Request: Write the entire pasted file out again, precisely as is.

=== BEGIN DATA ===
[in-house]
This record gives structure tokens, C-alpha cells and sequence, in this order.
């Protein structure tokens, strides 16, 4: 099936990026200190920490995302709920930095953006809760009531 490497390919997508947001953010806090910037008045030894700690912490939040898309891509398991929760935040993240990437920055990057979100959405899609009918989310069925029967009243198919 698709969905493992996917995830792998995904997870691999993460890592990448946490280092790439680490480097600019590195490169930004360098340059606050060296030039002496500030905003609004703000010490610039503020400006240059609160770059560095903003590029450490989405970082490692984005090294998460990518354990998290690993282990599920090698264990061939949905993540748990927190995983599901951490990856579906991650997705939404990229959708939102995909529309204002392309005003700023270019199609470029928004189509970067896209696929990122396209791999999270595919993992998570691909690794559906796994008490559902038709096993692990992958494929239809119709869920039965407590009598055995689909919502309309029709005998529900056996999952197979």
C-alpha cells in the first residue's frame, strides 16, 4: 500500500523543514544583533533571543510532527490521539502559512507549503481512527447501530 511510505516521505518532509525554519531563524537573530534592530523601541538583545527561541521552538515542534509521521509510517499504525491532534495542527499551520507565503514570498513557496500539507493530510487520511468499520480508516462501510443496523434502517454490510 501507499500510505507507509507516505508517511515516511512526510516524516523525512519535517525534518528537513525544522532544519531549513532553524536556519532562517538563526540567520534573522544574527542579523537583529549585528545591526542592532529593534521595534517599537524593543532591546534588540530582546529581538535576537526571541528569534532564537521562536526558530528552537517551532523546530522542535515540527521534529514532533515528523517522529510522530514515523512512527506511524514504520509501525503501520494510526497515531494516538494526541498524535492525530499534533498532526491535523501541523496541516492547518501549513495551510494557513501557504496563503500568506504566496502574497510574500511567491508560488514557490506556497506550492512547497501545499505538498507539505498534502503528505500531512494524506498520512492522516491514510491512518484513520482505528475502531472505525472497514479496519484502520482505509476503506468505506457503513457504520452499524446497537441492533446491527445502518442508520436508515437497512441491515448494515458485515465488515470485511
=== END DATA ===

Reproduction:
[in-house]
This record gives structure tokens, C-alpha cells and sequence, in this order.
């Protein structure tokens, strides 16, 4: 099936990026200190920490995302709920930095953006809760009531 490497390919997508947001953010806090910037008045030894700690912490939040898309891509398991929760935040993240990437920055990057979100959405899609009918989310069925029967009243198919 698709969905493992996917995830792998995904997870691999993460890592990448946490280092790439680490480097600019590195490169930004360098340059606050060296030039002496500030905003609004703000010490610039503020400006240059609160770059560095903003590029450490989405970082490692984005090294998460990518354990998290690993282990599920090698264990061939949905993540748990927190995983599901951490990856579906991650997705939404990229959708939102995909529309204002392309005003700023270019199609470029928004189509970067896209696929990122396209791999999270595919993992998570691909690794559906796994008490559902038709096993692990992958494929239809119709869920039965407590009598055995689909919502309309029709005998529900056996999952197979």
C-alpha cells in the first residue's frame, strides 16, 4: 500500500523543514544583533533571543510532527490521539502559512507549503481512527447501530 511510505516521505518532509525554519531563524537573530534592530523601541538583545527561541521552538515542534509521521509510517499504525491532534495542527499551520507565503514570498513557496500539507493530510487520511468499520480508516462501510443496523434502517454490510 501507499500510505507507509507516505508517511515516511512526510516524516523525512519535517525534518528537513525544522532544519531549513532553524536556519532562517538563526540567520534573522544574527542579523537583529549585528545591526542592532529593534521595534517599537524593543532591546534588540530582546529581538535576537526571541528569534532564537521562536526558530528552537517551532523546530522542535515540527521534529514532533515528523517522529510522530514515523512512527506511524514504520509501525503501520494510526497515531494516538494526541498524535492525530499534533498532526491535523501541523496541516492547518501549513495551510494557513501557504496563503500568506504566496502574497510574500511567491508560488514557490506556497506550492512547497501545499505538498507539505498534502503528505500531512494524506498520512492522516491514510491512518484513520482505528475502531472505525472497514479496519484502520482505509476503506468505506457503513457504520452499524446497537441492533446491527445502518442508520436508515437497512441491515448494515458485515465488515470485511